Illustration showing the moment when the Hayabusa2 space probe makes a crater on the asteroid Ryugu. Credit: Akihiro Ikeshita.

Illustration showing the moment when the Hayabusa2 space probe makes a crater on the asteroid Ryugu. Credit: Akihiro Ikeshita.

The Japanese space agency (JAXA) denoted an explosive device on the surface of the Ryugu asteroid earlier this month. Now, Japanese scientists have confirmed that the blast created a crater with a diameter of 10 meters — the first artificial crater on an asteroid.

“Creating an artificial crater with an impactor and observing it in detail afterwards is a world-first attempt,” Yuichi Tsuda, Hayabusa2 project manager, said in a statement. “This is a big success.”

The crater was created by the Hayabusa 2 spacecraft which fired an explosives-carrying projectile from 500 meters above the asteroid’s surface. The goal was to discharge material from under the asteroid’s surface in order to probe its chemical composition. The idea is that this fresh material could shed light on the formation of the early solar system. The asteroid is believed to be made up of organic compounds and water from 4.6 billion year ago.

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Footage taken by a camera detached from the space probe Hayabusa2 showing rocks on the asteroid Ryugu flying up three seconds after an impactor struck the surface. Credit: JAXA, Kobe University.

Footage taken by a camera detached from the space probe Hayabusa2 showing rocks on the asteroid Ryugu flying up three seconds after an impactor struck the surface. Credit: JAXA, Kobe University.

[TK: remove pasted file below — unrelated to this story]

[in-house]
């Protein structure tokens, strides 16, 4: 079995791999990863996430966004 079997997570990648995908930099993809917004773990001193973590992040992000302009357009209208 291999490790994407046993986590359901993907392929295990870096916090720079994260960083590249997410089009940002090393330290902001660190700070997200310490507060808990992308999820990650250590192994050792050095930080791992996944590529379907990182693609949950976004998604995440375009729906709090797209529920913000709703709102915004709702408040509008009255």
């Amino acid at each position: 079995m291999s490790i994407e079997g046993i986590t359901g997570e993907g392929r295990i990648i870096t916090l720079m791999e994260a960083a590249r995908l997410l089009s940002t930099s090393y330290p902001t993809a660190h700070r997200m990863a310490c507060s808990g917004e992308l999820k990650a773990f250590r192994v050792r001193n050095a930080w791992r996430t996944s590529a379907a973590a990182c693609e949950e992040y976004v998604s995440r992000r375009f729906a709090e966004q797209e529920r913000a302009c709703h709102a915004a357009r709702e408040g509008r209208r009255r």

Earlier this year, the probe fired a bullet into the surface of Ryugu in order to blast dust off the surface. But as the asteroid is constantly bombarded by solar rays which can alter its properties, samples need to be taken from beneath the surface — hence the need for a crater-creating explosion. This time around, the Japanese mission made quite the mess, generating a ten-meter-wide crater. Initially, scientists predicted that the crater would be 3 meters in diameter if the surface is rocky and 10 meters in diameter if it is sandy.

“We can see such a big hole a lot more clearly than expected,” said Masahiko Arakawa, a Kobe University professor involved in the project. “The surface is filled with boulders but yet we created a crater this big. This could mean there’s a scientific mechanism we don’t know or something special about Ryugu’s materials.”

The $270-million-mission is scheduled to return to Earth with samples taken from the asteroid in 2020. The samples will help scientists answer fundamental questions about the formation of the solar system. They might also inform the space mining industry with regard to the economic potential for similar asteroids